With Major League Baseball owners reportedly preparing to discuss proposals for a potential 2020 season on Monday, St. Louis Cardinals pitcher and MLBPA executive board member Andrew Miller says the players remain focused on one thing — guaranteed safety.
Speaking to ESPN's Jesse Rogers on Saturday, Miller says getting back on the field will be secondary in the players’ thought process to keeping themselves, their coaches, the umpires and all of their families healthy amid the coronavirus pandemic.
"I don't think anything can be done until (safety) can be guaranteed and we feel comfortable with it," Miller told ESPN. “We want to put a good product on the field, but that's totally secondary to the health of the players. We are generally younger and healthier, but that doesn't mean our staff is, that doesn't mean the umpires are going to be in the clear.
"It's not hard to get one degree of separation away from players who have kids who may have conditions, or other family members that live with them. I'm confident before anything happens, we'll sort through all those issues."
The Athletic's Ken Rosenthal reports the owners will hold a conference call Monday aimed at solidifying a proposal to be presented to the MLBPA on Tuesday.
A truncated schedule with anywhere from 78 to 82 regular-season games and an expanded postseason is expected to lead those discussions.
A regular season beginning in early July and consisting of approximately 80 games. The number might not be exactly 80 — 78 and 82 are also possibilities.
The schedule would be regionalized: Teams would face opponents only from their own division and the same geographic division in the opposite league. An NL East club, for example, would face teams only from the NL East and AL East.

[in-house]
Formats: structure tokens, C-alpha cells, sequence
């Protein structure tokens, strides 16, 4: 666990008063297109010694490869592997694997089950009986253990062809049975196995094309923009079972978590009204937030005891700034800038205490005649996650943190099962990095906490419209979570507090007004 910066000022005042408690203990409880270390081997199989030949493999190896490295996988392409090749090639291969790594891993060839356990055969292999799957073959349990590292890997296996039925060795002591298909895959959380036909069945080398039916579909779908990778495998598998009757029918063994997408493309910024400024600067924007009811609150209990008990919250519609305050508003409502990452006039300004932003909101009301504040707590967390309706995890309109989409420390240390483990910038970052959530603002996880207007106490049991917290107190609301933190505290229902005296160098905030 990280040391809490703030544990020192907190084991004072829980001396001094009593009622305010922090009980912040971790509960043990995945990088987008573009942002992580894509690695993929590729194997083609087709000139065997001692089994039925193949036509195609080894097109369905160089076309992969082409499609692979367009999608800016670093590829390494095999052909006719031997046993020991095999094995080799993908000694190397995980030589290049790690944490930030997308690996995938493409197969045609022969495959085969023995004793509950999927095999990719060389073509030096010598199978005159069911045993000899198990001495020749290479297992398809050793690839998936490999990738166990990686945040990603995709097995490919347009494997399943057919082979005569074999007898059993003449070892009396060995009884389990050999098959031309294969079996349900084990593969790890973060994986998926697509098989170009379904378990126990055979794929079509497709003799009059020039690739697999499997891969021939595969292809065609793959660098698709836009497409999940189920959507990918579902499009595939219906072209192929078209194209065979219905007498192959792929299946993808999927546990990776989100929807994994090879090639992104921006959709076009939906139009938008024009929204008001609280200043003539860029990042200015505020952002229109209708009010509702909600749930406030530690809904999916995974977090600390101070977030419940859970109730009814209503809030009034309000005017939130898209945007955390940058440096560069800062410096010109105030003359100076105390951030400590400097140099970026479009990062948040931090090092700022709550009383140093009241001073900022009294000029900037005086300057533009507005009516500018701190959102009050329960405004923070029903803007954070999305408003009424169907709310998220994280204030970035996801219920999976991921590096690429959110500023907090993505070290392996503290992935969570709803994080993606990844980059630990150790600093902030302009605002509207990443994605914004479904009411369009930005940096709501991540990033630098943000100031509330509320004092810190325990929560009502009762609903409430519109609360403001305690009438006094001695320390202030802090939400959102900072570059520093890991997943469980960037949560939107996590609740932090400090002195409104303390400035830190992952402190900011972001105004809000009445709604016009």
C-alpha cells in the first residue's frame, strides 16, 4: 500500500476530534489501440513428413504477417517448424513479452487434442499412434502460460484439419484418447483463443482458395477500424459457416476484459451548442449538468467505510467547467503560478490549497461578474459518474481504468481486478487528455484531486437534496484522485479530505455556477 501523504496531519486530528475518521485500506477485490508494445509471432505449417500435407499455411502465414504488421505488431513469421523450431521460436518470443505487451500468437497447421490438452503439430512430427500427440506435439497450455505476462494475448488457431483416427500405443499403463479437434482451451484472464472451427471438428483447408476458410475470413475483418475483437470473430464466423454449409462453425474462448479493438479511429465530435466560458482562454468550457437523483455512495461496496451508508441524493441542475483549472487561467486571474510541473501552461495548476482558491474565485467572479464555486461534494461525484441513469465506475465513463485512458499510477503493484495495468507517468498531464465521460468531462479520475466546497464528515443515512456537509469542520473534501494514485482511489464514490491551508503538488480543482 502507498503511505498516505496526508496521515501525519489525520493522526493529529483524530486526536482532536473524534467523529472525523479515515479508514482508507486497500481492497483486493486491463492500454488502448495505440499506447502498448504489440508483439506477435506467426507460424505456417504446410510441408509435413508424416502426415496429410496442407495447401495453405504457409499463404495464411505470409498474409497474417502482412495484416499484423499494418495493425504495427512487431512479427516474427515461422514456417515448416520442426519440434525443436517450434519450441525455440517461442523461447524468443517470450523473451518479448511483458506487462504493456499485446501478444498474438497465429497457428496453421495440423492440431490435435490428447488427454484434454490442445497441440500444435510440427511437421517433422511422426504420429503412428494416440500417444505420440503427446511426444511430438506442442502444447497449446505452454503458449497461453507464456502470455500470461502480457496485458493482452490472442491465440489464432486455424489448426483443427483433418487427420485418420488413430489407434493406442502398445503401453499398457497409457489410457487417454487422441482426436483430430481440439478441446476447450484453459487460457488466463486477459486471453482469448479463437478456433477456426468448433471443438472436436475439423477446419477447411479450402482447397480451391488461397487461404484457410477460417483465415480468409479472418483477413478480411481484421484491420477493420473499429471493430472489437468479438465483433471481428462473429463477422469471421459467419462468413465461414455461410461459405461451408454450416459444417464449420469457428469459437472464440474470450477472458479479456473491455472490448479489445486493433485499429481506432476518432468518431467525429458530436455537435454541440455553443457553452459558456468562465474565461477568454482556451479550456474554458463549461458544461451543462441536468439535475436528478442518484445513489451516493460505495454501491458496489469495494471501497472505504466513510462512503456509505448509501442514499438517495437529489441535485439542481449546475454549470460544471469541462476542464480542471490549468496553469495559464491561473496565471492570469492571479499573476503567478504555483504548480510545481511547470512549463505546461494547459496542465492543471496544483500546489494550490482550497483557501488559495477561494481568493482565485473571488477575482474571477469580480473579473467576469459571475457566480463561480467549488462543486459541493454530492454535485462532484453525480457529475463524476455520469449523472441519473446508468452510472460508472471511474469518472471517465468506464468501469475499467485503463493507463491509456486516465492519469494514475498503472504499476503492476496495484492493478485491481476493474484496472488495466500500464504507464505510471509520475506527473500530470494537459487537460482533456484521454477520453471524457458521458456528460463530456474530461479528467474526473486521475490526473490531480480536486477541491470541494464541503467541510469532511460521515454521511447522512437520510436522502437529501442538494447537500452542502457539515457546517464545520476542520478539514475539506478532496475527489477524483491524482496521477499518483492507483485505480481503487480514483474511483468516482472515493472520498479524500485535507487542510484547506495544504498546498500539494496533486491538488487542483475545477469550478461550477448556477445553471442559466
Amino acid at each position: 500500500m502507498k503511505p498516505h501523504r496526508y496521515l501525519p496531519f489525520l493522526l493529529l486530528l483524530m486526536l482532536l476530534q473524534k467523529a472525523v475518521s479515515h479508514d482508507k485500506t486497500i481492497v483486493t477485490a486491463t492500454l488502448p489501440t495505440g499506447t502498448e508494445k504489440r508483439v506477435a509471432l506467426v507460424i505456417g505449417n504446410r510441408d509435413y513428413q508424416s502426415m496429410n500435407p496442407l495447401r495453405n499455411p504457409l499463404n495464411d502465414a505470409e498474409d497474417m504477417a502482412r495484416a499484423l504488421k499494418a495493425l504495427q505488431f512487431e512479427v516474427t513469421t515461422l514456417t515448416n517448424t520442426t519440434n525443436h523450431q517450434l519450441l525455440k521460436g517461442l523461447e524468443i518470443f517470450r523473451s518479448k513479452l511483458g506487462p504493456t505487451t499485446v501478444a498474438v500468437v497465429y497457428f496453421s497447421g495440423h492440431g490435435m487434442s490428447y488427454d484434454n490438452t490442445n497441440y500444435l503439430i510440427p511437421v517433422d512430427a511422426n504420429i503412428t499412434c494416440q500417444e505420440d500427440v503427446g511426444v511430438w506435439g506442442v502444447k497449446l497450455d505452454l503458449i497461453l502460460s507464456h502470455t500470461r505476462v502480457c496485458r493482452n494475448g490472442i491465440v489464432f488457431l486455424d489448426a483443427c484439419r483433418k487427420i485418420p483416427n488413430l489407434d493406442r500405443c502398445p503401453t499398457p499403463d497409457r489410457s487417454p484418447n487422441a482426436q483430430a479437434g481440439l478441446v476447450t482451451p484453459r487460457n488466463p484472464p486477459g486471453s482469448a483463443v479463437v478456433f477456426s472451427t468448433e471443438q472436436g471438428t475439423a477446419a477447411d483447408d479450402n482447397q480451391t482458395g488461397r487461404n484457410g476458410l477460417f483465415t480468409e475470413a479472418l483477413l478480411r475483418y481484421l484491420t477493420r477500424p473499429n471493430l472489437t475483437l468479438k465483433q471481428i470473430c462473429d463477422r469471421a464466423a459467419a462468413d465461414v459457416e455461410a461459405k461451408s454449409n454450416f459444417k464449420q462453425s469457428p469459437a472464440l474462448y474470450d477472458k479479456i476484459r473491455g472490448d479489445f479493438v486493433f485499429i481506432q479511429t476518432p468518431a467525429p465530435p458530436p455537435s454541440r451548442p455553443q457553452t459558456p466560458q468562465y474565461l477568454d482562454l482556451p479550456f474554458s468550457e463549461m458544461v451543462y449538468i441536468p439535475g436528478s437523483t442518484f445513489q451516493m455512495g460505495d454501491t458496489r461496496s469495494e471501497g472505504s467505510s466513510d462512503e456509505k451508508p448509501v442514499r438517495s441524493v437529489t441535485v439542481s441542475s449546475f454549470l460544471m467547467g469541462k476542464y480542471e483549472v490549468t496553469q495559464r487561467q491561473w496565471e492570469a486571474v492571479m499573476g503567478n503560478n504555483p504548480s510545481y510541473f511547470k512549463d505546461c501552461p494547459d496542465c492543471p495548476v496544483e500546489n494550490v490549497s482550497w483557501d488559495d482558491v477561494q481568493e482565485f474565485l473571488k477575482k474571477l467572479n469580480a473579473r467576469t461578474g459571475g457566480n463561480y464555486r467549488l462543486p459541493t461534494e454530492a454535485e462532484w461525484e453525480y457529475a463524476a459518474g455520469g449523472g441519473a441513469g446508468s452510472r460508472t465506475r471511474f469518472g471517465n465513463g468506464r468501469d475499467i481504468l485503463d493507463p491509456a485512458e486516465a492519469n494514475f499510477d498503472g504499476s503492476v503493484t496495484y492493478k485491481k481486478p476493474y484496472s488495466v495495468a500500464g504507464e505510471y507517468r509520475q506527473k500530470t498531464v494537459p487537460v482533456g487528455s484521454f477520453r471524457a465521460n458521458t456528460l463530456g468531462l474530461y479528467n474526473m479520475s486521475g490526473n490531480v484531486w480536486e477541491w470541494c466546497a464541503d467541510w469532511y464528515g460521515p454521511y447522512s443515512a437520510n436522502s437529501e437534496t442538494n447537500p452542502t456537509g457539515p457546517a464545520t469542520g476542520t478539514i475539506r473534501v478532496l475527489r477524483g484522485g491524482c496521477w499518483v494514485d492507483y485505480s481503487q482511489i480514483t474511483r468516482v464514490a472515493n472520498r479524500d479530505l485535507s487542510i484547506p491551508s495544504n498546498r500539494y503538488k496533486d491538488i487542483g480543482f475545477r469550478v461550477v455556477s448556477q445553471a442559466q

A 78-game schedule might look like this: Four three-game series against each division opponent and two three-game series against each non-division opponent.
The Athletic’s report also notes that MLB wants to play in as many home ballparks as possible. With shelter-in-place orders still in effect in several key states, there’s no guarantee they’ll receive clearance in every city by July.
Teams are also reportedly hesitant to hold makeshift training camps in their home ballparks.
One thing is clear as we reach the midpoint in May: There are still several hurdles to clear and details to work out just to get a proposal on the table. If and when that happens, the players will have a lot of questions. As Miller reiterated during his discussion with ESPN, those questions will revolve around health and safety issues.
"There's always risks in life, but this seems like something that is very front and center. There's still a lot of unknowns. We need answers. We can't ask guys to go out and put their lives at risk. We all want to play. Trust me."
We wouldn't call this a make-or-break week in determining the fate of the 2020 season. There’s still time to work with, especially if the season is ultimately cut in half. But it feels like some progress has to be made, even if that progress is merely gauging the mindsets and confidence levels on both sides of the table.
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